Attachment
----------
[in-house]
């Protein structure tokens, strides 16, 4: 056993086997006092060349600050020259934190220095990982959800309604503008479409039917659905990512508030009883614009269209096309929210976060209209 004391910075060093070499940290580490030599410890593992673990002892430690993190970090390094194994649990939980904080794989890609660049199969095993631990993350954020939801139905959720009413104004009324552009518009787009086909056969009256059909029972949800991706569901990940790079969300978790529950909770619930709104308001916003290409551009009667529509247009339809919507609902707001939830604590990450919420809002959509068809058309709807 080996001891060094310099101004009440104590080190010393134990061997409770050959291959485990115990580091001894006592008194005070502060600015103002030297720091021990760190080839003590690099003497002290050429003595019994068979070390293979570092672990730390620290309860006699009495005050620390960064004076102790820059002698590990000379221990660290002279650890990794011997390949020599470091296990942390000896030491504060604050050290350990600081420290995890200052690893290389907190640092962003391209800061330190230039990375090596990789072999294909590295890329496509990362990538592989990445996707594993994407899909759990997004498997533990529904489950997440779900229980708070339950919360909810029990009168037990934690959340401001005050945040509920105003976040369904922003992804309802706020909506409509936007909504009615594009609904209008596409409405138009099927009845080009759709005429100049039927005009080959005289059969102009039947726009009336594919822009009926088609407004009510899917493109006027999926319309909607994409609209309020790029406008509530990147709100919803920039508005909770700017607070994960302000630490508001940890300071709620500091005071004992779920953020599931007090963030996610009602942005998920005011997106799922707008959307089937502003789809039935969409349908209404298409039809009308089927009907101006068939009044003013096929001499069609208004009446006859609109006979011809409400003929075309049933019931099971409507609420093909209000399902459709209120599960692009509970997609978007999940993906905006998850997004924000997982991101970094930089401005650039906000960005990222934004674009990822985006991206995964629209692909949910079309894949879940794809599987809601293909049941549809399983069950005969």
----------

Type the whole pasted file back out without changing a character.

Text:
[in-house]
């Protein structure tokens, strides 16, 4: 056993086997006092060349600050020259934190220095990982959800309604503008479409039917659905990512508030009883614009269209096309929210976060209209 004391910075060093070499940290580490030599410890593992673990002892430690993190970090390094194994649990939980904080794989890609660049199969095993631990993350954020939801139905959720009413104004009324552009518009787009086909056969009256059909029972949800991706569901990940790079969300978790529950909770619930709104308001916003290409551009009667529509247009339809919507609902707001939830604590990450919420809002959509068809058309709807 080996001891060094310099101004009440104590080190010393134990061997409770050959291959485990115990580091001894006592008194005070502060600015103002030297720091021990760190080839003590690099003497002290050429003595019994068979070390293979570092672990730390620290309860006699009495005050620390960064004076102790820059002698590990000379221990660290002279650890990794011997390949020599470091296990942390000896030491504060604050050290350990600081420290995890200052690893290389907190640092962003391209800061330190230039990375090596990789072999294909590295890329496509990362990538592989990445996707594993994407899909759990997004498997533990529904489950997440779900229980708070339950919360909810029990009168037990934690959340401001005050945040509920105003976040369904922003992804309802706020909506409509936007909504009615594009609904209008596409409405138009099927009845080009759709005429100049039927005009080959005289059969102009039947726009009336594919822009009926088609407004009510899917493109006027999926319309909607994409609209309020790029406008509530990147709100919803920039508005909770700017607070994960302000630490508001940890300071709620500091005071004992779920953020599931007090963030996610009602942005998920005011997106799922707008959307089937502003789809039935969409349908209404298409039809009308089927009907101006068939009044003013096929001499069609208004009446006859609109006979011809409400003929075309049933019931099971409507609420093909209000399902459709209120599960692009509970997609978007999940993906905006998850997004924000997982991101970094930089401005650039906000960005990222934004674009990822985006991206995964629209692909949910079309894949879940794809599987809601293909049941549809399983069950005969």